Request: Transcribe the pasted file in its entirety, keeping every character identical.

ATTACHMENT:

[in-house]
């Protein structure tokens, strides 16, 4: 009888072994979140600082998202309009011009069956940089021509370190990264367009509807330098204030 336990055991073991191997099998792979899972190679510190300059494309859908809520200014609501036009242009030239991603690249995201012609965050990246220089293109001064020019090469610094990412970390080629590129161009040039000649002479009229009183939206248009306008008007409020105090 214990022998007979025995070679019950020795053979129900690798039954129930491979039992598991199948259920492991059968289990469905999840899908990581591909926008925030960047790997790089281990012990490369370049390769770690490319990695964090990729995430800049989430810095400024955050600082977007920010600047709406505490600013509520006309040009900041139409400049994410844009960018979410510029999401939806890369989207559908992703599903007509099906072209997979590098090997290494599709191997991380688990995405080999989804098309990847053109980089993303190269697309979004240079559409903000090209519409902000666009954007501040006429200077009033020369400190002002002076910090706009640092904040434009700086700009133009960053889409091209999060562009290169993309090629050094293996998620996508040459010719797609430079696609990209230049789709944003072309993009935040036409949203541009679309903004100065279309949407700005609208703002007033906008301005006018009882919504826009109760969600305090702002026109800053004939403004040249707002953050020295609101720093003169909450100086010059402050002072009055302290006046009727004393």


[in-house]
């Protein structure tokens, strides 16, 4: 009888072994979140600082998202309009011009069956940089021509370190990264367009509807330098204030 336990055991073991191997099998792979899972190679510190300059494309859908809520200014609501036009242009030239991603690249995201012609965050990246220089293109001064020019090469610094990412970390080629590129161009040039000649002479009229009183939206248009306008008007409020105090 214990022998007979025995070679019950020795053979129900690798039954129930491979039992598991199948259920492991059968289990469905999840899908990581591909926008925030960047790997790089281990012990490369370049390769770690490319990695964090990729995430800049989430810095400024955050600082977007920010600047709406505490600013509520006309040009900041139409400049994410844009960018979410510029999401939806890369989207559908992703599903007509099906072209997979590098090997290494599709191997991380688990995405080999989804098309990847053109980089993303190269697309979004240079559409903000090209519409902000666009954007501040006429200077009033020369400190002002002076910090706009640092904040434009700086700009133009960053889409091209999060562009290169993309090629050094293996998620996508040459010719797609430079696609990209230049789709944003072309993009935040036409949203541009679309903004100065279309949407700005609208703002007033906008301005006018009882919504826009109760969600305090702002026109800053004939403004040249707002953050020295609101720093003169909450100086010059402050002072009055302290006046009727004393």